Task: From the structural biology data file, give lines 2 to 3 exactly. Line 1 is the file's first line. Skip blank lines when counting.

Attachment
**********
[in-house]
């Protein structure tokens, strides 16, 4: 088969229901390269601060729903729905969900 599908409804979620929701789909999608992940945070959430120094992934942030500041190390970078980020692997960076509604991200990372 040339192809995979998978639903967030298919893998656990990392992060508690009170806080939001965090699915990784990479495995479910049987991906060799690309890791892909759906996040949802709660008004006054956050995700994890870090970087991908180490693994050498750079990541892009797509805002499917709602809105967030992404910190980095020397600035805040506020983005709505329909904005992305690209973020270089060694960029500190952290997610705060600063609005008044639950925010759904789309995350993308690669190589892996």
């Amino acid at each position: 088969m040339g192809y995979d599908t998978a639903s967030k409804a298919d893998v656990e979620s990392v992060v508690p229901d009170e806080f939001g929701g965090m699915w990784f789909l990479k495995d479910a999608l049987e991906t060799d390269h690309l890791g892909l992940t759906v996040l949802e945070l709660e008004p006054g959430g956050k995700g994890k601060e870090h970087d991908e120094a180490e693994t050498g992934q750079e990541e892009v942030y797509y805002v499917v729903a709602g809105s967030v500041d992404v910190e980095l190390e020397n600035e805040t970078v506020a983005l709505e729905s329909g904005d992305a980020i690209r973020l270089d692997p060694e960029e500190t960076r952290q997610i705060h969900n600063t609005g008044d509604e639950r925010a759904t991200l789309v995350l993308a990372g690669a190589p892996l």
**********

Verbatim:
């Protein structure tokens, strides 16, 4: 088969229901390269601060729903729905969900 599908409804979620929701789909999608992940945070959430120094992934942030500041190390970078980020692997960076509604991200990372 040339192809995979998978639903967030298919893998656990990392992060508690009170806080939001965090699915990784990479495995479910049987991906060799690309890791892909759906996040949802709660008004006054956050995700994890870090970087991908180490693994050498750079990541892009797509805002499917709602809105967030992404910190980095020397600035805040506020983005709505329909904005992305690209973020270089060694960029500190952290997610705060600063609005008044639950925010759904789309995350993308690669190589892996």
């Amino acid at each position: 088969m040339g192809y995979d599908t998978a639903s967030k409804a298919d893998v656990e979620s990392v992060v508690p229901d009170e806080f939001g929701g965090m699915w990784f789909l990479k495995d479910a999608l049987e991906t060799d390269h690309l890791g892909l992940t759906v996040l949802e945070l709660e008004p006054g959430g956050k995700g994890k601060e870090h970087d991908e120094a180490e693994t050498g992934q750079e990541e892009v942030y797509y805002v499917v729903a709602g809105s967030v500041d992404v910190e980095l190390e020397n600035e805040t970078v506020a983005l709505e729905s329909g904005d992305a980020i690209r973020l270089d692997p060694e960029e500190t960076r952290q997610i705060h969900n600063t609005g008044d509604e639950r925010a759904t991200l789309v995350l993308a990372g690669a190589p892996l």